With student sides suffering serious shellackings in the opening days of the new season at least one member of the Wantage Road hierarchy could say with feeling “been there, done that.”
Back in 1984 Ian Peck – now Northamptonshire’s vice-chair and one of the board members focusing on cricket policy – returned to the captaincy of Cambridge University in unusual circumstances.
The appointed skipper Angus Pollock was told he needed to concentrate on his studies before exams. So Peck, who had left the university three years earlier, agreed to fill in for the first few matches.
David Gower’s Leicestershire arrived at Fenner’s in mid-April and took no prisoners.
Four of their batsmen – Chris Balderstone, Peter Willey (on his Foxes debut after leaving Northamptonshire the previous year), Ian Butcher and future TV commentator Mike Haysman – helped themselves to centuries, while a certain Jonathan Agnew bagged an ‘eight-for’ in the Light Blues’ first innings.
Set a mere 588 to win, Peck’s band of plucky triers slumped to 65 all out. Leicestershire won by 522 runs. Thanks for the game, chaps.
Opening the batting for Cambridge was Rob Andrew. This begs the question, which was the more futile sporting task – trying to keep Gower and company at bay, or attempting to stop Jonah Lomu in Cape Town a few years later?
At any rate, Peck can empathise with the present-day MCCU teams as they feel the full weight of practice-hungry pros’ bats.
“I know from experience that big losses are nothing new!” he told me as Durham’s students played at the County Ground earlier this week.
“I think their role is still important. Cricketers mature at different stages and for some it’s better to go to university for three years – with the opportunity there to play against professionals – before moving on to a county staff.
“The problem the universities have is that the academic bar keeps moving higher and higher. So admitting people who are outstanding games players but may not get the top A-Level results is very difficult for them.
“They’re between a rock and a hard place, really.
“From a cricketing point of view I think it’s dangerous and one-dimensional to have young players only coming through county academies. Another source must be beneficial.
“The argument about retaining first-class status is a slightly different one.
“Someone could get 250 against a university side, and should it count the same in the stats as 250 against Surrey or Yorkshire? That’s harder to defend, obviously.”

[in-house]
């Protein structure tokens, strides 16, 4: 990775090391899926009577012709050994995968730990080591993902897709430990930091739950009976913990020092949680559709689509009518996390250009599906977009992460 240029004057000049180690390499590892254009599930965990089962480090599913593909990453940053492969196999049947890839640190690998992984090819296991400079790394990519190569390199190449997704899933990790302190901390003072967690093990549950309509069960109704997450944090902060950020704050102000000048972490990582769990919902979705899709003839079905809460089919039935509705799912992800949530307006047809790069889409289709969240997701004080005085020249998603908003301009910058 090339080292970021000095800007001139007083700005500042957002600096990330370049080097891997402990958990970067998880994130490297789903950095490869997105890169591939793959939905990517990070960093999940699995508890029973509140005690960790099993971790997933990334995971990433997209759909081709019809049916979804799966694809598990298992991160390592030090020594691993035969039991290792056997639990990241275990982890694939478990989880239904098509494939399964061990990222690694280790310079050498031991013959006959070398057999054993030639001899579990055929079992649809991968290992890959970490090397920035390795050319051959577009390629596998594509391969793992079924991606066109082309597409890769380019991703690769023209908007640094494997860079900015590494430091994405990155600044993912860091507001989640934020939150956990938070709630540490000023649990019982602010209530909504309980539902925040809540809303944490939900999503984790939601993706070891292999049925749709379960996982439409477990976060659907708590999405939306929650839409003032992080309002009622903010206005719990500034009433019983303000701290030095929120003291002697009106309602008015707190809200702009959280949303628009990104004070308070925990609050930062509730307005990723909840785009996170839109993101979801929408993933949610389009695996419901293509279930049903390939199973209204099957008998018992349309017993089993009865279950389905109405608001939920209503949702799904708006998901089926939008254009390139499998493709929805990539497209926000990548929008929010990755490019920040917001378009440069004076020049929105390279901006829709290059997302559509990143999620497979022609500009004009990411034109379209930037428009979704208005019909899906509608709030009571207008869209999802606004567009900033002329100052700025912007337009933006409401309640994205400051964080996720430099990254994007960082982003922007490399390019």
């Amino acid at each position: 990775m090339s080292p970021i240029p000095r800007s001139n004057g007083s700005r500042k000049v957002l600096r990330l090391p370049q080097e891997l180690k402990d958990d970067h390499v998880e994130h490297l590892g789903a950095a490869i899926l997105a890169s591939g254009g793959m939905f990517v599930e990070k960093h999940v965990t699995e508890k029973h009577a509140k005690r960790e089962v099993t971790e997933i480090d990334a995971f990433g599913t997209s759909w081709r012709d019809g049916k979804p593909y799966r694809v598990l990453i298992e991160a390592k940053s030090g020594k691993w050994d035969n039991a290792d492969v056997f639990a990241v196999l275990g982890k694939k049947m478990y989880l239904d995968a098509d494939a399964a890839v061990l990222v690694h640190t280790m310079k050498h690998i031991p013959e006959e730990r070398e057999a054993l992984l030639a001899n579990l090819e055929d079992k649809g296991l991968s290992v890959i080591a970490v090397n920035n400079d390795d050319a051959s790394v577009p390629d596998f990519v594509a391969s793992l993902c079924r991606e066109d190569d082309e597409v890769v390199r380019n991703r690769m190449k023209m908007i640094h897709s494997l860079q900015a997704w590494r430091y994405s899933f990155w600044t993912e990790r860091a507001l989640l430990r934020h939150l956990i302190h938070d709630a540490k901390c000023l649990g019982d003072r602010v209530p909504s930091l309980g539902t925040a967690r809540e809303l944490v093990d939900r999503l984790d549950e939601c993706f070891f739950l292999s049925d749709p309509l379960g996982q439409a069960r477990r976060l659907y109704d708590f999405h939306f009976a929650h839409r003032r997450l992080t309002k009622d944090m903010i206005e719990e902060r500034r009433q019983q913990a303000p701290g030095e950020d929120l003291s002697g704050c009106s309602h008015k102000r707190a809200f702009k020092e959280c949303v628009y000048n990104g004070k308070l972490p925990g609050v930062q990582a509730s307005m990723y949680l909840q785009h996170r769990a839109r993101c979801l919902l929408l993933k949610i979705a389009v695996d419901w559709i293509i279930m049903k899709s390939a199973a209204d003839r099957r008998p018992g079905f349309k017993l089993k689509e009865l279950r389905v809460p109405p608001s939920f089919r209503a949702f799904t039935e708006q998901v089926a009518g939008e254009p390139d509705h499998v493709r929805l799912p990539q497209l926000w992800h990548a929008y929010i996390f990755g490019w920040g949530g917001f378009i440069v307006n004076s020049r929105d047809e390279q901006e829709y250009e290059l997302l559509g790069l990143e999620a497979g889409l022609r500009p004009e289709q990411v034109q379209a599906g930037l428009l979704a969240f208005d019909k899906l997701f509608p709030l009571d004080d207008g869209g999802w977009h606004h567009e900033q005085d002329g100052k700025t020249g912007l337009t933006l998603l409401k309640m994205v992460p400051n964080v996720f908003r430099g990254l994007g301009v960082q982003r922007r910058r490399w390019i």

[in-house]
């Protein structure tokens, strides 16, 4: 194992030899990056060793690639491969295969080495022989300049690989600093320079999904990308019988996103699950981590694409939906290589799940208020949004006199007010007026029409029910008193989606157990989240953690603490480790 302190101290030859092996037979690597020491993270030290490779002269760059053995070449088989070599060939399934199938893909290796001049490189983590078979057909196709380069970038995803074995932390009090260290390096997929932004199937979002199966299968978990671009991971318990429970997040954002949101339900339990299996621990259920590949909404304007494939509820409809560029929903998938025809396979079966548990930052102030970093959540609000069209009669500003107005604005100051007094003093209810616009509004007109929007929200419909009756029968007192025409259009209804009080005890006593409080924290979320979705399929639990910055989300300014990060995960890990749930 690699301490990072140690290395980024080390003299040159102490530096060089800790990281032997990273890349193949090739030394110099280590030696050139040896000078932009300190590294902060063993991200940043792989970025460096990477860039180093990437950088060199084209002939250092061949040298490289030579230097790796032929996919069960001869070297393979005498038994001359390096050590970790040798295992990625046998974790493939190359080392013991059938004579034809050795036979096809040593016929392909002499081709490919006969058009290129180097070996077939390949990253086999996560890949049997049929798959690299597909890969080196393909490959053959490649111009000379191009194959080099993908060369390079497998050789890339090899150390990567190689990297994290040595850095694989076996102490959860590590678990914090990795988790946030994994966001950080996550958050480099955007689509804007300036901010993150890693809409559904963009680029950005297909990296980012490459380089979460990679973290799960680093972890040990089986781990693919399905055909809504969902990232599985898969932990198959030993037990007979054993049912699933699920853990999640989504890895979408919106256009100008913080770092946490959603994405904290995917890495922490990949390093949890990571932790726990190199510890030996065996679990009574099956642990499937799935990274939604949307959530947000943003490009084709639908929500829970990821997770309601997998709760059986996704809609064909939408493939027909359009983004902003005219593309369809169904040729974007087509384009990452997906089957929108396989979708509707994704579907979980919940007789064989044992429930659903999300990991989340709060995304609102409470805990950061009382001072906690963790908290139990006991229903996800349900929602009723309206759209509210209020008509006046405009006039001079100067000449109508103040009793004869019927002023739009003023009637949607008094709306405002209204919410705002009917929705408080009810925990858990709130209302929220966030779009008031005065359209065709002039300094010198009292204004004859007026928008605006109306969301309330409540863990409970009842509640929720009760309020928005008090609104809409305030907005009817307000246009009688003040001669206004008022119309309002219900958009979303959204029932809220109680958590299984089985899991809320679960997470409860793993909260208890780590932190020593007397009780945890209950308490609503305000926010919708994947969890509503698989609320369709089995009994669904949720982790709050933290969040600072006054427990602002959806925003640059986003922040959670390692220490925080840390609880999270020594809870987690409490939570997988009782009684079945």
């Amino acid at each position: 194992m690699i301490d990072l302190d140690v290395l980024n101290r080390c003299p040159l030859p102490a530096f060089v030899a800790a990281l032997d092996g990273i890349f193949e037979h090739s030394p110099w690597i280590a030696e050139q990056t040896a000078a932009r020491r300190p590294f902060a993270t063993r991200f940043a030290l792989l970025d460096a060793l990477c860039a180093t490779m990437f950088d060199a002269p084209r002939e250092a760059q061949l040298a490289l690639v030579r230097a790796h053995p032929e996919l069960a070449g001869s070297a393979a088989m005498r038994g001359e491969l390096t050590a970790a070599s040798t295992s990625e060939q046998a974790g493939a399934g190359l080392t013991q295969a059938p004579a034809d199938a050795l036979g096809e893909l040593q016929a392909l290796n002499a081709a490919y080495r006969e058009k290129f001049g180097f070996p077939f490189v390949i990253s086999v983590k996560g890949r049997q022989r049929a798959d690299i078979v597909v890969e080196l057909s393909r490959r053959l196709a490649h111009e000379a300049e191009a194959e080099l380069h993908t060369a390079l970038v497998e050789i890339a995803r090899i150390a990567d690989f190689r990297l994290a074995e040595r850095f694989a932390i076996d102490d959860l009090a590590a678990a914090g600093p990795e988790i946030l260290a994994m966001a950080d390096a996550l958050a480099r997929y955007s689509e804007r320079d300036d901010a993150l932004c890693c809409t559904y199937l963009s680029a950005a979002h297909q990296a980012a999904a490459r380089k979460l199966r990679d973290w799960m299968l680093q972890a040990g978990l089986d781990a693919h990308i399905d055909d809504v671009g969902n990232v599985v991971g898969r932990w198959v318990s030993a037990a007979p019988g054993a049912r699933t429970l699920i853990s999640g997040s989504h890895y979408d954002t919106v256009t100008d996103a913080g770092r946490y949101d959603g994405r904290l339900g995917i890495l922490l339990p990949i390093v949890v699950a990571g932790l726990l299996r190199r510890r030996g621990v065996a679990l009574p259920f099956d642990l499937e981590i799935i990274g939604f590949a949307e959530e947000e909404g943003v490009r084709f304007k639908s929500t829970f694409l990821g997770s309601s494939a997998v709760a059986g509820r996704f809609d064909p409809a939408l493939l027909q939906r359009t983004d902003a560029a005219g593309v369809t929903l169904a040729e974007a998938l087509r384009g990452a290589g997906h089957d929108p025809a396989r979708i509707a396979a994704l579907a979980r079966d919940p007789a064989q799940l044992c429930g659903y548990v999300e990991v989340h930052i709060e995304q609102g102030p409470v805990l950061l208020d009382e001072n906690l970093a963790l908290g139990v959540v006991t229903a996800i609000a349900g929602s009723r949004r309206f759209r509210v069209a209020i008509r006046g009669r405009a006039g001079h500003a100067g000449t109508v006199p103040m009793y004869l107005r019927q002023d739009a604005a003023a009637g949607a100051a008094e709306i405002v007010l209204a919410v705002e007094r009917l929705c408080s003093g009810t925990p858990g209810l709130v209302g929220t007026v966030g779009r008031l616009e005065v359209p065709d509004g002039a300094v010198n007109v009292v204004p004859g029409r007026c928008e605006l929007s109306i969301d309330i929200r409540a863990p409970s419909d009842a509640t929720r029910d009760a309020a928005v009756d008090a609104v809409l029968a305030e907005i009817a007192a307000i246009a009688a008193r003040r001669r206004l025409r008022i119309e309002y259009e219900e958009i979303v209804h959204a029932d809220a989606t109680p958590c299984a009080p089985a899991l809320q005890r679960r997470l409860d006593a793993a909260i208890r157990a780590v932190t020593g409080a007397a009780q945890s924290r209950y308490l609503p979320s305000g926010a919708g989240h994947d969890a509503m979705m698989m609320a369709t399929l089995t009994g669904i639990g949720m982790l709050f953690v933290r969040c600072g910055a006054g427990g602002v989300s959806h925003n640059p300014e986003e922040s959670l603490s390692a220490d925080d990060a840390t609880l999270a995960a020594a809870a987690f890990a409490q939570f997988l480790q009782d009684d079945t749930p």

Peck appeared in the Cambridge side for four seasons between 1978 and 1981 – winning Blues against Oxford in the last two – and his career there overlapped with the likes of Paul Parker, Ian Greig and Derek Pringle, all future England cricketers, as well as Robin Boyd-Moss who remains a favourite batsman of many Northamptonshire supporters of my vintage.
Even with such talented players on board it was still hard work for the university teams (just the two then as opposed to the six today) against first-class counties.
“We thought the greatest compliment we could pay ourselves was to have a proper game of cricket against them, with the result in doubt at lunchtime on the third day.
“That didn’t happen very often to be honest but it’s what we aspired to. And in 1981 we actually made Warwickshire follow on!
“As far as the pros were concerned – different counties approached our matches in different ways.
“At this time of year they just wanted their bowlers to bowl and their batsman to have plenty of time at the crease. If that meant they batted on a bit then fair enough.
“You probably wouldn’t get the overseas pros opening the bowling – so if you played Middlesex it wouldn’t be Wayne Daniel and Vincent Van Der Bijl with the new ball, it would be Mike Selvey and someone else.
“As the season went on and counties had some cricket under their belts you would tend to see lads coming back from injury and those struggling for form, and perhaps some from the second team.
“But they all wanted their runs and wickets against us, because they counted in the averages!”
It’s also worth recalling that some top-liners – like Wayne Larkins – batted the same way whether facing an undergraduate trundler or Malcolm Marshall.
“Ned played against us in 1980. We had an opening bowler named Mike Howat who was last man out in our first innings to a brand new ball.
“The umpires came in and asked if we minded using the same ball when Northants batted. Ned promptly smashed Mike all round the park – he made 40-odd in about three overs – and Mike said ‘I’m not too keen on this ball – can we change it please?’”
In his County capacity, Peck is optimistic the squad can make some progress in 2019 following the disappointments of last summer.
“They’ve done a good deal of soul-searching in the dressing room and set themselves rules and standards about what they want to do,” he explains.
“I just think it keeps getting harder. Every year players around the circuit add a little bit to their game and you have to stay with it.
“I think our group has recognised this and they’re determined to do just that.
“The recruitment has been good. Contracts come to an end, various people have left or retired and that gives a lot more flexibility in the budget.
“Temba Bavuma is there to give us some structure in the middle-order. Jason Holder will be important from a leadership and management perspective – and we still have another T20 place to fill.
“We have a very talented seam attack and we just need to occupy the crease in the Championship.
“If we do that and set totals we could do well.
“You can see how well our batsmen play in white-ball cricket. It’s a question of whether they can apply themselves in the longer game.
“They like to play in a certain way and it’s not always conducive to England in April!”
What about March?